Review by From the Booth‘s own Ken
The Boys is an ongoing series published by Dynamite that currently includes 65 issues. Garth Ennis has said of the series that he hopes to “out-Preacher Preacher,” meaning that this series would push the bounds even farther than his best known and most critically acclaimed work. The Boys takes place in a universe where superheroes exist but most have been corrupted by their celebrity status and act without regard for human life.
Ennis is a man who needs little introduction. He has written Hitman, Preacher, and is the definitive writer for the Punisher. People either love or hate him for his gritty characters in morally ambiguous situations. Darick Robertson proved his bona fides while working as the artist on Transmetropolitan. He has worked on Punisher: Born and Wolverine.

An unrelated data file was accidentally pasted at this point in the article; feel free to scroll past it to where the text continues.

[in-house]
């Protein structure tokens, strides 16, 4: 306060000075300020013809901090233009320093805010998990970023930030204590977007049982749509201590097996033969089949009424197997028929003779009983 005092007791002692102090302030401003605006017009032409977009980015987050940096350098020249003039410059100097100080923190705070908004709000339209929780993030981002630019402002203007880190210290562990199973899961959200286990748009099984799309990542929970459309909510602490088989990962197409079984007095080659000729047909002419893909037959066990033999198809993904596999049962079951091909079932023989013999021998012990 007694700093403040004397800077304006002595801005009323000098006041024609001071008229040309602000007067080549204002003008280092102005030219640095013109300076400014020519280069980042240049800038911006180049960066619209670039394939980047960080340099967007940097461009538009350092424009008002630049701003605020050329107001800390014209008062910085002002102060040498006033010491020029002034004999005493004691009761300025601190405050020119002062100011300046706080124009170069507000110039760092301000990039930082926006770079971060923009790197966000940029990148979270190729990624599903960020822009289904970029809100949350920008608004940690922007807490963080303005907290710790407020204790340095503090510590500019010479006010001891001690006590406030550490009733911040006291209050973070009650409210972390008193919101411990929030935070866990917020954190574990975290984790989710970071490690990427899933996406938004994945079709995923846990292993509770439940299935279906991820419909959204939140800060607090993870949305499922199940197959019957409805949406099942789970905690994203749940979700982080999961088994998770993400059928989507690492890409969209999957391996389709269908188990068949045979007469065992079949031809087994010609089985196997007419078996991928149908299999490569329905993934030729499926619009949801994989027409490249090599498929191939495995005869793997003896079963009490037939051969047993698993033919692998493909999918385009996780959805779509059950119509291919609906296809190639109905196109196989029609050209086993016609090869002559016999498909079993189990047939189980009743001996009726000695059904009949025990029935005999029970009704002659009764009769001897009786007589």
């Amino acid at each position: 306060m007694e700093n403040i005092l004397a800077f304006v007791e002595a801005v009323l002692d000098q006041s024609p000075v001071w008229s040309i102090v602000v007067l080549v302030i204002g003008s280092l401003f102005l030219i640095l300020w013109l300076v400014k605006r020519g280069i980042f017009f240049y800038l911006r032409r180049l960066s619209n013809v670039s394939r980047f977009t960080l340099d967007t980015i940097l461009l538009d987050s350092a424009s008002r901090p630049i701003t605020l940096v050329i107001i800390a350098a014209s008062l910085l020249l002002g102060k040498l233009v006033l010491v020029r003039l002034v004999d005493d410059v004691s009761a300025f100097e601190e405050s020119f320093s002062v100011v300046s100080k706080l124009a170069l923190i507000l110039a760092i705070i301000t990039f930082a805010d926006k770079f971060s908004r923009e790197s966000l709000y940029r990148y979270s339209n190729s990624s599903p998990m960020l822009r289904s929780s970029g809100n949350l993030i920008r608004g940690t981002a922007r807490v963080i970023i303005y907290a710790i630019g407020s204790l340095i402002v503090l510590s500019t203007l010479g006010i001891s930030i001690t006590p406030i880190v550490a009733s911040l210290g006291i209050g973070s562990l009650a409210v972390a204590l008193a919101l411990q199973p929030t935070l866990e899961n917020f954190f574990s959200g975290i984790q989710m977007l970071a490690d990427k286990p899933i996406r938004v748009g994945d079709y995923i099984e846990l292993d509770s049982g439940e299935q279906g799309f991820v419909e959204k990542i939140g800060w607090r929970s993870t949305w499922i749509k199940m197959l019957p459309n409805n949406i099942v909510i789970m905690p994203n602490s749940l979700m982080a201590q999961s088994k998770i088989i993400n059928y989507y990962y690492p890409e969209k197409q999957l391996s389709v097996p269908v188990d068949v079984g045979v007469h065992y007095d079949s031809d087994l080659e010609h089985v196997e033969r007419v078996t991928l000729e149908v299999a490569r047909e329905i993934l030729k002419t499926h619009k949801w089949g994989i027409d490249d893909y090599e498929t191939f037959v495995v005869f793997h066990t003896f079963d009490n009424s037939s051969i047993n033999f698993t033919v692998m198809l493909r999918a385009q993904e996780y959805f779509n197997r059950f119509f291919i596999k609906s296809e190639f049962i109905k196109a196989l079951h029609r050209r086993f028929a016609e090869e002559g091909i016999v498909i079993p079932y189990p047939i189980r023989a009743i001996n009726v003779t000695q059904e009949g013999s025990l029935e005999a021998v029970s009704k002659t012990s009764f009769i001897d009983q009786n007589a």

The story opens with Hughie and his girlfriend declaring their love for each other. Within a few panels, something tragic (and sorta hilarious in an Ennis kind of way) happens to Hughie’s love which leaves him with an antipathy towards superheroes. In comes Billy Butcher, a CIA affiliate who offers Hughie a chance to join his team that monitors and kills superheroes that abuse their power. Despite having no special skills, Hughie accepts and begins working his way up the chain of superheroes hoping to reach The Seven, a Justice League-like organization of which his girlfriend’s murderer is a member.
The art in the book is very similar to Robertson’s work on TransMet and works great when depicting the beautiful ugliness of the world Ennis has created. The story distinguishes itself well from Ennis’s other works in that the main character is hapless and not at all a bad-ass while keeping all the violence and adult situations that make his work compelling. With Ennis on story and Robertson on art, this book is an absolute must-read.